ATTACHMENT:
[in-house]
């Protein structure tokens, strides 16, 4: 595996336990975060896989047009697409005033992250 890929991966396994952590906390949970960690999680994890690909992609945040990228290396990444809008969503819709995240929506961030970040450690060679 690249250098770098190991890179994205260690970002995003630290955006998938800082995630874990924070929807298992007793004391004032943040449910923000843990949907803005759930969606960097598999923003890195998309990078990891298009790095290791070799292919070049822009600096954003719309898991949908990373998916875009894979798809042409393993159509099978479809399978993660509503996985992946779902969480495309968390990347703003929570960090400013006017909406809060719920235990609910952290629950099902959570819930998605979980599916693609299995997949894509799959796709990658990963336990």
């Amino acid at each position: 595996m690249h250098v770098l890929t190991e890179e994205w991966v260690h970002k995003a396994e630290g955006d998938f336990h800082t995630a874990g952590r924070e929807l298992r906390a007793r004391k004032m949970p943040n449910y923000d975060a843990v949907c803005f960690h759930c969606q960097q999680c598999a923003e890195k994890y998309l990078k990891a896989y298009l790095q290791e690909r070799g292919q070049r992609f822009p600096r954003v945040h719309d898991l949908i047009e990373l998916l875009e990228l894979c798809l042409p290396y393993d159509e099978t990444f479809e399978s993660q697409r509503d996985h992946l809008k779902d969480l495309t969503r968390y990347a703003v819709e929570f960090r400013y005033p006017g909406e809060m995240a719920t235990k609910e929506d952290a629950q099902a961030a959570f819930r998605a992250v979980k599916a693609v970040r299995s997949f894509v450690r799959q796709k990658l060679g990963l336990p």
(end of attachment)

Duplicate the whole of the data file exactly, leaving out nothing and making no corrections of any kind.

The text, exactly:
[in-house]
């Protein structure tokens, strides 16, 4: 595996336990975060896989047009697409005033992250 890929991966396994952590906390949970960690999680994890690909992609945040990228290396990444809008969503819709995240929506961030970040450690060679 690249250098770098190991890179994205260690970002995003630290955006998938800082995630874990924070929807298992007793004391004032943040449910923000843990949907803005759930969606960097598999923003890195998309990078990891298009790095290791070799292919070049822009600096954003719309898991949908990373998916875009894979798809042409393993159509099978479809399978993660509503996985992946779902969480495309968390990347703003929570960090400013006017909406809060719920235990609910952290629950099902959570819930998605979980599916693609299995997949894509799959796709990658990963336990």
């Amino acid at each position: 595996m690249h250098v770098l890929t190991e890179e994205w991966v260690h970002k995003a396994e630290g955006d998938f336990h800082t995630a874990g952590r924070e929807l298992r906390a007793r004391k004032m949970p943040n449910y923000d975060a843990v949907c803005f960690h759930c969606q960097q999680c598999a923003e890195k994890y998309l990078k990891a896989y298009l790095q290791e690909r070799g292919q070049r992609f822009p600096r954003v945040h719309d898991l949908i047009e990373l998916l875009e990228l894979c798809l042409p290396y393993d159509e099978t990444f479809e399978s993660q697409r509503d996985h992946l809008k779902d969480l495309t969503r968390y990347a703003v819709e929570f960090r400013y005033p006017g909406e809060m995240a719920t235990k609910e929506d952290a629950q099902a961030a959570f819930r998605a992250v979980k599916a693609v970040r299995s997949f894509v450690r799959q796709k990658l060679g990963l336990p």